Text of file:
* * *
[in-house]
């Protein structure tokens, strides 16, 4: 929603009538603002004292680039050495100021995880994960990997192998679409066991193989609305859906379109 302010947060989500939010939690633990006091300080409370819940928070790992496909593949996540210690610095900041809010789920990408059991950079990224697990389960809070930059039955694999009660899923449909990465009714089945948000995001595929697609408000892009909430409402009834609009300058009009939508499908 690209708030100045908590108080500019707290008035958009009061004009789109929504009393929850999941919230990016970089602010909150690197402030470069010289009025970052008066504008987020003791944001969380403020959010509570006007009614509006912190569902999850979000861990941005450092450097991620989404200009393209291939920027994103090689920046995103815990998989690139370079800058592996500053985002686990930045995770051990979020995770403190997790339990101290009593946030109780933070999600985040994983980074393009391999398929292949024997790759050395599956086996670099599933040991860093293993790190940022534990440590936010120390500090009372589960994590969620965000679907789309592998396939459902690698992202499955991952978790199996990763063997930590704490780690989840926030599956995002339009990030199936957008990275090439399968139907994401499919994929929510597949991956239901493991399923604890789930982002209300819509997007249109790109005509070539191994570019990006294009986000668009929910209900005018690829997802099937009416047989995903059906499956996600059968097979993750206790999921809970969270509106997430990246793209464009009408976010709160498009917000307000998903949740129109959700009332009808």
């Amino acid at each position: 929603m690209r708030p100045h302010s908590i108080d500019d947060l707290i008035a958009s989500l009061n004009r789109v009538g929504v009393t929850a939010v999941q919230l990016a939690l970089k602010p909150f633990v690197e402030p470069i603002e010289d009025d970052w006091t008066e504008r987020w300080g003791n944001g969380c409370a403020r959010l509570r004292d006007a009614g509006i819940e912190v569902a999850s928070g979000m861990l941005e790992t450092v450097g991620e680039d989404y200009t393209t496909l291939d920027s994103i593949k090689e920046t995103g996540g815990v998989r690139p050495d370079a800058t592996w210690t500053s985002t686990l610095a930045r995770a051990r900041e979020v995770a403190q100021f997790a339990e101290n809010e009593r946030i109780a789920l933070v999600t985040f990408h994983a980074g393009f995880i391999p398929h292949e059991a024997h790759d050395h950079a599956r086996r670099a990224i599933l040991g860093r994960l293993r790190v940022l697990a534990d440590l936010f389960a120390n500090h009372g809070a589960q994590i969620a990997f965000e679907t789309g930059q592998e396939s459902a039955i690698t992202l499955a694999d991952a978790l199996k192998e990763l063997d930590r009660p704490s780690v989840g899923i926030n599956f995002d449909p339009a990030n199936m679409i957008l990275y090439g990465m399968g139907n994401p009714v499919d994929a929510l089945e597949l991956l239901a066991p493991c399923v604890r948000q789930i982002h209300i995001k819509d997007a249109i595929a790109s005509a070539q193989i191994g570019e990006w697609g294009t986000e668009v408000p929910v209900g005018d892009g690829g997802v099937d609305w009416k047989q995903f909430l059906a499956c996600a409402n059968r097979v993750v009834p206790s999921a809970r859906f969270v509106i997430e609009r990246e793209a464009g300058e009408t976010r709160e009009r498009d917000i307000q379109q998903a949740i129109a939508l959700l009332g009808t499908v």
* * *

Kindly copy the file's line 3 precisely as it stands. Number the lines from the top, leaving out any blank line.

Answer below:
């Amino acid at each position: 929603m690209r708030p100045h302010s908590i108080d500019d947060l707290i008035a958009s989500l009061n004009r789109v009538g929504v009393t929850a939010v999941q919230l990016a939690l970089k602010p909150f633990v690197e402030p470069i603002e010289d009025d970052w006091t008066e504008r987020w300080g003791n944001g969380c409370a403020r959010l509570r004292d006007a009614g509006i819940e912190v569902a999850s928070g979000m861990l941005e790992t450092v450097g991620e680039d989404y200009t393209t496909l291939d920027s994103i593949k090689e920046t995103g996540g815990v998989r690139p050495d370079a800058t592996w210690t500053s985002t686990l610095a930045r995770a051990r900041e979020v995770a403190q100021f997790a339990e101290n809010e009593r946030i109780a789920l933070v999600t985040f990408h994983a980074g393009f995880i391999p398929h292949e059991a024997h790759d050395h950079a599956r086996r670099a990224i599933l040991g860093r994960l293993r790190v940022l697990a534990d440590l936010f389960a120390n500090h009372g809070a589960q994590i969620a990997f965000e679907t789309g930059q592998e396939s459902a039955i690698t992202l499955a694999d991952a978790l199996k192998e990763l063997d930590r009660p704490s780690v989840g899923i926030n599956f995002d449909p339009a990030n199936m679409i957008l990275y090439g990465m399968g139907n994401p009714v499919d994929a929510l089945e597949l991956l239901a066991p493991c399923v604890r948000q789930i982002h209300i995001k819509d997007a249109i595929a790109s005509a070539q193989i191994g570019e990006w697609g294009t986000e668009v408000p929910v209900g005018d892009g690829g997802v099937d609305w009416k047989q995903f909430l059906a499956c996600a409402n059968r097979v993750v009834p206790s999921a809970r859906f969270v509106i997430e609009r990246e793209a464009g300058e009408t976010r709160e009009r498009d917000i307000q379109q998903a949740i129109a939508l959700l009332g009808t499908v």